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Great Backyard Bird Count 2020

The 23rd Annual GREAT BACKYARD BIRD COUNT Takes Place February 14-17.


Blue Jay.  Photograph by VR Schmalhofer.


President's Day weekend approaches, and that means it's time for the Great Backyard Bird Count.  The event kicks off on Valentine's Day!  What better time - and what better way - to show your love of little feathered dinosaurs than to take part in the GBBC?   

For over two decades, citizen scientists have contributed data to this global effort to describe the midwinter (or midsummer in the southern hemisphere) "state of the birds." The data collected provides valuable information about bird populations on local, regional, and global scales.  

Which species are most commonly seen?  Which species are most abundant?  Are populations increasing in size, decreasing, or remaining stable?  Are species showing up in places they haven't previously been observed?  Are ranges changing?  These are just a few of the questions that scientists with the Cornell Lab of Ornithology, Bird Studies Canada, and Audubon can address using the data collected by the hundreds of thousands of GBBC participants.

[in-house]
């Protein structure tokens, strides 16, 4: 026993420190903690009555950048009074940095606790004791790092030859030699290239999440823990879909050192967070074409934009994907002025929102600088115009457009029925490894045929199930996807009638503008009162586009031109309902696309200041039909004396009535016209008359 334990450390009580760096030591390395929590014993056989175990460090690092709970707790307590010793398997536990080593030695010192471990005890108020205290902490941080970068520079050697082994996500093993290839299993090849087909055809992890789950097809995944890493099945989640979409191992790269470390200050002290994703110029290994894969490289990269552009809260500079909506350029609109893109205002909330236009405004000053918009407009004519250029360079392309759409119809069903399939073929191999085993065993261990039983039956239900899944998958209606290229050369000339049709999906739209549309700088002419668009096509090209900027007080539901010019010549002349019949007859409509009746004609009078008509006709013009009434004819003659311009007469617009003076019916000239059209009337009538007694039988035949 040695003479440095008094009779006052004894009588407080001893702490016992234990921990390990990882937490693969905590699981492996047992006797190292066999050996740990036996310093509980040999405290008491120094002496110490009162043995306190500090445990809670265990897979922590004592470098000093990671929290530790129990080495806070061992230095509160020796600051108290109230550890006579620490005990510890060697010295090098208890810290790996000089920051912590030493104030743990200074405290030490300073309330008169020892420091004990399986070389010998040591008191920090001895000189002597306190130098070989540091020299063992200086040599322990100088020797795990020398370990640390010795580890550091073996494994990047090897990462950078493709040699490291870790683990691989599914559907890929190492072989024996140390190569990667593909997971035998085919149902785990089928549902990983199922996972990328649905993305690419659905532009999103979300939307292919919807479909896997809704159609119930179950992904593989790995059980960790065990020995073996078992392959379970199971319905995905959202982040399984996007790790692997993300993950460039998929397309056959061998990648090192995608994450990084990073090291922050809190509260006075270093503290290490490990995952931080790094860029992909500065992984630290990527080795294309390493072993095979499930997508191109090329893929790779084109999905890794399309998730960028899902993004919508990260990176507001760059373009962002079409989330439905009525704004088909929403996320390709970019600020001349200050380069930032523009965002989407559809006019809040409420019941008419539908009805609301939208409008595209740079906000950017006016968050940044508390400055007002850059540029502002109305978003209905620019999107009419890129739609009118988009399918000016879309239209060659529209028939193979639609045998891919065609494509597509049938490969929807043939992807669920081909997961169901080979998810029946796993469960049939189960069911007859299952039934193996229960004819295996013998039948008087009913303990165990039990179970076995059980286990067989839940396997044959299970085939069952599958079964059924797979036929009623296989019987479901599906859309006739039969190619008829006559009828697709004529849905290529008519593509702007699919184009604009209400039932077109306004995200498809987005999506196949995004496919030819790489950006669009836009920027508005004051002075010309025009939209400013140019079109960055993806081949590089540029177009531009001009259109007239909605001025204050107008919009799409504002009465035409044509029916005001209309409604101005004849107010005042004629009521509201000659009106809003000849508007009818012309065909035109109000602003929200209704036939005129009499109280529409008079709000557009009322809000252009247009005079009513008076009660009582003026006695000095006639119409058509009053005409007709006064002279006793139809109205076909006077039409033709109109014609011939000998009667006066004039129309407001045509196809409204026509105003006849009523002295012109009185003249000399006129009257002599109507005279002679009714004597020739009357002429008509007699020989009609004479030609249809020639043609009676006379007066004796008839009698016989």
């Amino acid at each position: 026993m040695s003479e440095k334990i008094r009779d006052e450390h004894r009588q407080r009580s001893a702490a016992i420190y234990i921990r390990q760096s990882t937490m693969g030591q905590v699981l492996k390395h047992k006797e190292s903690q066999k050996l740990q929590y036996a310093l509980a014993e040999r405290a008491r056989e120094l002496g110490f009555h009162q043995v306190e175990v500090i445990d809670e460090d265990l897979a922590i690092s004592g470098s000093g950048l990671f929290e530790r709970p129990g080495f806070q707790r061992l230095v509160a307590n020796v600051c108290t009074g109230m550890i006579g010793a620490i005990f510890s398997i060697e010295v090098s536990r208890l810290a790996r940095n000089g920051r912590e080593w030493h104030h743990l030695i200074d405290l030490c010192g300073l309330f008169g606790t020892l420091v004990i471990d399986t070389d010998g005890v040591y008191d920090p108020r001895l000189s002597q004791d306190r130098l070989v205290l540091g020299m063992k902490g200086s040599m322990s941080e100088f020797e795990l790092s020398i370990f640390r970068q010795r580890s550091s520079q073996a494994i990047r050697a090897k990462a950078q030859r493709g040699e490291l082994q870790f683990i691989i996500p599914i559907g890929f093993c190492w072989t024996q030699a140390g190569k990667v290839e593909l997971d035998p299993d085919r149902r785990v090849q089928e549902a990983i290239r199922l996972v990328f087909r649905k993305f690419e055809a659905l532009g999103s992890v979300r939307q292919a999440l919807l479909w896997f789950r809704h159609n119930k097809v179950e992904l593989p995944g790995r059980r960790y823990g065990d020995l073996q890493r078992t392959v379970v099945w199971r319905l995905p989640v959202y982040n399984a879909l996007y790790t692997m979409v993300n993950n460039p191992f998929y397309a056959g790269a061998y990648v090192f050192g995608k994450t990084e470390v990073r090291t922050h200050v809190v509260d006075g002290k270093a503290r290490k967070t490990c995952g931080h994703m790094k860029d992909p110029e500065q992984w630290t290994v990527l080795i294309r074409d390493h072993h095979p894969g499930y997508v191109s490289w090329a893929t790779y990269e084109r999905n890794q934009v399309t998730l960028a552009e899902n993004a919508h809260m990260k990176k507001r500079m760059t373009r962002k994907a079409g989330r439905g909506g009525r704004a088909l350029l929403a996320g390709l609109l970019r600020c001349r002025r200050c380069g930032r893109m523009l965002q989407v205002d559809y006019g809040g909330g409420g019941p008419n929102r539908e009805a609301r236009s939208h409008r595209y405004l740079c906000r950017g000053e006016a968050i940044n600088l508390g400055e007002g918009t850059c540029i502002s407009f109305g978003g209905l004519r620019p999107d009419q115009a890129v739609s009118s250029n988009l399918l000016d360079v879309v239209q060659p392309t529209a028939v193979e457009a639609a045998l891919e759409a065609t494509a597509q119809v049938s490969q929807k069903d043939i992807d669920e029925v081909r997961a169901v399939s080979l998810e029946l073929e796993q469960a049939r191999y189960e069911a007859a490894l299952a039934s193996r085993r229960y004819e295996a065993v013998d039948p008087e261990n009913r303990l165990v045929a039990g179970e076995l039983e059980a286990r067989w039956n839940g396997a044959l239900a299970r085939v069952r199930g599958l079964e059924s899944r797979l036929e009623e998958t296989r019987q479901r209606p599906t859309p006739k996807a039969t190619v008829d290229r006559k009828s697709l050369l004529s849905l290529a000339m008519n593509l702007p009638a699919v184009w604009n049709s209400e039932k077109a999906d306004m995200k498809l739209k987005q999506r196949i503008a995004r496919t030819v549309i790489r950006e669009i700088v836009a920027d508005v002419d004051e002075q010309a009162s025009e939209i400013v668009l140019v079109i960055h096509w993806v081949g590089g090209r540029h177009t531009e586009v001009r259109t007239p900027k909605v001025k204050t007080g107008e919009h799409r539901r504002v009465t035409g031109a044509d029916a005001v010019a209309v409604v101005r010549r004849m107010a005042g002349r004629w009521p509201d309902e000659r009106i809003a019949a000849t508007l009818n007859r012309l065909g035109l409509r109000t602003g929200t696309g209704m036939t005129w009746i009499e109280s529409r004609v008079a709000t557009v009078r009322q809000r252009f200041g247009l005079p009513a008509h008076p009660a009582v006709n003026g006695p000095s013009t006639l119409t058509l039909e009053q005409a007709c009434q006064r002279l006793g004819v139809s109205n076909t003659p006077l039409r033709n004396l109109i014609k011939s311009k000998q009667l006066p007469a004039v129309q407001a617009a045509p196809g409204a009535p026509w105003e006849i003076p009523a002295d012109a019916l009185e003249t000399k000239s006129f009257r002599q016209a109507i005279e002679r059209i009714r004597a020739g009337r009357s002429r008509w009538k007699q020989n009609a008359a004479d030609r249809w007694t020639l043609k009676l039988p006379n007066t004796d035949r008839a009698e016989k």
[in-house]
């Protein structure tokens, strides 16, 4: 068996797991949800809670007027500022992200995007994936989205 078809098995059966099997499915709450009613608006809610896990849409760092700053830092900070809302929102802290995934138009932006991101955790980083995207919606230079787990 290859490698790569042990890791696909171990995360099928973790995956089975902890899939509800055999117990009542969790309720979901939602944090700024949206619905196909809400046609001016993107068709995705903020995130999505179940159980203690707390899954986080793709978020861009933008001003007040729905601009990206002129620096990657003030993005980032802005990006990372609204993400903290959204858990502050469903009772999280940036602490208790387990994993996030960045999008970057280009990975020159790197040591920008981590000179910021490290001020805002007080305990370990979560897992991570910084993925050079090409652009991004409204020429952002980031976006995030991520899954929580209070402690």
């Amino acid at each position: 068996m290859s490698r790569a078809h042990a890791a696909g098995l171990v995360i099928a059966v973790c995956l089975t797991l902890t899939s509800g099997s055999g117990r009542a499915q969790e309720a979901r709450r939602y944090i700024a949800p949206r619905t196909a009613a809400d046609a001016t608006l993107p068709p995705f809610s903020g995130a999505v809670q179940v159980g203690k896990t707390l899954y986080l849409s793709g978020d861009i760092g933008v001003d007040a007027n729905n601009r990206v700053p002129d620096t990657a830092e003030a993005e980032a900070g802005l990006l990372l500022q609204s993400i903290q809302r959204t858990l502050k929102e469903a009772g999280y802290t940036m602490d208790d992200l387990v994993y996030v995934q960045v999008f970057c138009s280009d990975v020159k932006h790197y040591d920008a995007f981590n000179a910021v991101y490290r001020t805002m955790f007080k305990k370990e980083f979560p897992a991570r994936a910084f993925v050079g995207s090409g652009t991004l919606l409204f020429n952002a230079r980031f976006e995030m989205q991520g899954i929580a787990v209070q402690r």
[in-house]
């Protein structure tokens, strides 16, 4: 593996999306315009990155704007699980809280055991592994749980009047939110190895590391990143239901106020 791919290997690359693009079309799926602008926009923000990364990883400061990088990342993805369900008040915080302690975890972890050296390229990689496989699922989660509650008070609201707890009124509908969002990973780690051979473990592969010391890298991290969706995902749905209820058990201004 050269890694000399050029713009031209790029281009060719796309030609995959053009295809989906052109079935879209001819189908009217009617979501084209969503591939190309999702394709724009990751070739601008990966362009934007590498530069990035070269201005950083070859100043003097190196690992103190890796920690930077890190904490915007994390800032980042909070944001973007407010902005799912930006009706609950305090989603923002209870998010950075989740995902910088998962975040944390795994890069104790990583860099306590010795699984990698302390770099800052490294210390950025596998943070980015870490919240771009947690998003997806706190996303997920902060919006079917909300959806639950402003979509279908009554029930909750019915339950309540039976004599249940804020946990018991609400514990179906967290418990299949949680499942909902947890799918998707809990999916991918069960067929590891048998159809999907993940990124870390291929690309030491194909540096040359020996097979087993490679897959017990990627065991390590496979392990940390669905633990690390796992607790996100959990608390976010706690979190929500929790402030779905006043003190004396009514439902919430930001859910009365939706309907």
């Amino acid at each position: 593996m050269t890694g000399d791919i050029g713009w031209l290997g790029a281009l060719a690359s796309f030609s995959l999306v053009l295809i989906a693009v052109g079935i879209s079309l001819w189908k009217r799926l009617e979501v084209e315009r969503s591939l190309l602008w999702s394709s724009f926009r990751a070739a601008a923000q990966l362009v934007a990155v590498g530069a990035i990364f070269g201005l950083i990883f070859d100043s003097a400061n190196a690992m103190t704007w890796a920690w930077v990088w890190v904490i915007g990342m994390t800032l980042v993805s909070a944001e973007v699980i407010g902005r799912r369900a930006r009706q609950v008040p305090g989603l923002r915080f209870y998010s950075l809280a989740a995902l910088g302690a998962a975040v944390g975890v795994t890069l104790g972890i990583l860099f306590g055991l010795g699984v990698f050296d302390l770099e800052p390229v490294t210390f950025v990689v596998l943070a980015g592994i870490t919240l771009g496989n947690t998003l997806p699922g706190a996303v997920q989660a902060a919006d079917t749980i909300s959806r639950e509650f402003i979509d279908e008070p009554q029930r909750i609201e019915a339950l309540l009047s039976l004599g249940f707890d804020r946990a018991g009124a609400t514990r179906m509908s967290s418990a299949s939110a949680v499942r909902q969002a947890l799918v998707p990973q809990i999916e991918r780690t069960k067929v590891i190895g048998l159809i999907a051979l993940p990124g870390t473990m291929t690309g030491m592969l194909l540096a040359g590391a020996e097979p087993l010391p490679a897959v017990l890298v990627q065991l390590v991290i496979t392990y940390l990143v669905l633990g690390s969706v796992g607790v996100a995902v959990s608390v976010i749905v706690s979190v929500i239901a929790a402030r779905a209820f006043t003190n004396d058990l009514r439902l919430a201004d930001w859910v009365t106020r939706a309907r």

Although the event lasts four days, participants do not need to commit to all four.  The GBBC is a relaxed sort of event: count as little or as much as you like (the minimum count time is 15 minutes).  Count in one location, or count at many sites.  No birding experience is necessary to take part.  Cornell Lab's All About Birds provides helpful information and tips for bird identification, and there are many free apps, such as Merlin and Seek, that can help you to answer the age-old birding question: What is that bird?  (Merlin is a bird-specific app, while Seek is for general identification of any/all flora and fauna and fungi.)  Counts are submitted via eBird.

So count birds for 15 minutes or for as many hours as your heart desires - the main thing is to take part and count!


Mourning Dove.  Photograph by VR Schmalhofer.




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